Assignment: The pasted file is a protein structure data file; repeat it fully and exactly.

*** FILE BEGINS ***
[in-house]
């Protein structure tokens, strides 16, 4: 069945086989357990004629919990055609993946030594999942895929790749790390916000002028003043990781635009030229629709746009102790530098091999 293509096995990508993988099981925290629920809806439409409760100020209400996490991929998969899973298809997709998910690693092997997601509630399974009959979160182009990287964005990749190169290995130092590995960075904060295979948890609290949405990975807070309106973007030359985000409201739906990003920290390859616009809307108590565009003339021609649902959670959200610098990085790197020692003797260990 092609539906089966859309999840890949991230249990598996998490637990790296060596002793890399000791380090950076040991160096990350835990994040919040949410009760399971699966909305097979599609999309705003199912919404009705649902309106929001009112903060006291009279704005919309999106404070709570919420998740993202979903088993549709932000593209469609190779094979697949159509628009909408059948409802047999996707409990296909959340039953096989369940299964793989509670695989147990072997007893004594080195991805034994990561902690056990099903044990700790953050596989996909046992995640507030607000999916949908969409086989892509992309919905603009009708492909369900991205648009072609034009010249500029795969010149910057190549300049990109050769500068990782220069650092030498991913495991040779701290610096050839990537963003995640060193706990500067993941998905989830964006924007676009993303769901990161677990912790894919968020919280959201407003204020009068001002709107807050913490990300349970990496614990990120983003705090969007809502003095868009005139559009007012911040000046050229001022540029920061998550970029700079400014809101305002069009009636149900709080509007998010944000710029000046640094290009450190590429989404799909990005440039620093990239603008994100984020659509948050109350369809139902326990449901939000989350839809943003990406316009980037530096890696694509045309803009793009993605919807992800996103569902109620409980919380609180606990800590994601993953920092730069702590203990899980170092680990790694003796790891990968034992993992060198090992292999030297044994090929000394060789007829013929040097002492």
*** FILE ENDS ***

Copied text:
[in-house]
């Protein structure tokens, strides 16, 4: 069945086989357990004629919990055609993946030594999942895929790749790390916000002028003043990781635009030229629709746009102790530098091999 293509096995990508993988099981925290629920809806439409409760100020209400996490991929998969899973298809997709998910690693092997997601509630399974009959979160182009990287964005990749190169290995130092590995960075904060295979948890609290949405990975807070309106973007030359985000409201739906990003920290390859616009809307108590565009003339021609649902959670959200610098990085790197020692003797260990 092609539906089966859309999840890949991230249990598996998490637990790296060596002793890399000791380090950076040991160096990350835990994040919040949410009760399971699966909305097979599609999309705003199912919404009705649902309106929001009112903060006291009279704005919309999106404070709570919420998740993202979903088993549709932000593209469609190779094979697949159509628009909408059948409802047999996707409990296909959340039953096989369940299964793989509670695989147990072997007893004594080195991805034994990561902690056990099903044990700790953050596989996909046992995640507030607000999916949908969409086989892509992309919905603009009708492909369900991205648009072609034009010249500029795969010149910057190549300049990109050769500068990782220069650092030498991913495991040779701290610096050839990537963003995640060193706990500067993941998905989830964006924007676009993303769901990161677990912790894919968020919280959201407003204020009068001002709107807050913490990300349970990496614990990120983003705090969007809502003095868009005139559009007012911040000046050229001022540029920061998550970029700079400014809101305002069009009636149900709080509007998010944000710029000046640094290009450190590429989404799909990005440039620093990239603008994100984020659509948050109350369809139902326990449901939000989350839809943003990406316009980037530096890696694509045309803009793009993605919807992800996103569902109620409980919380609180606990800590994601993953920092730069702590203990899980170092680990790694003796790891990968034992993992060198090992292999030297044994090929000394060789007829013929040097002492």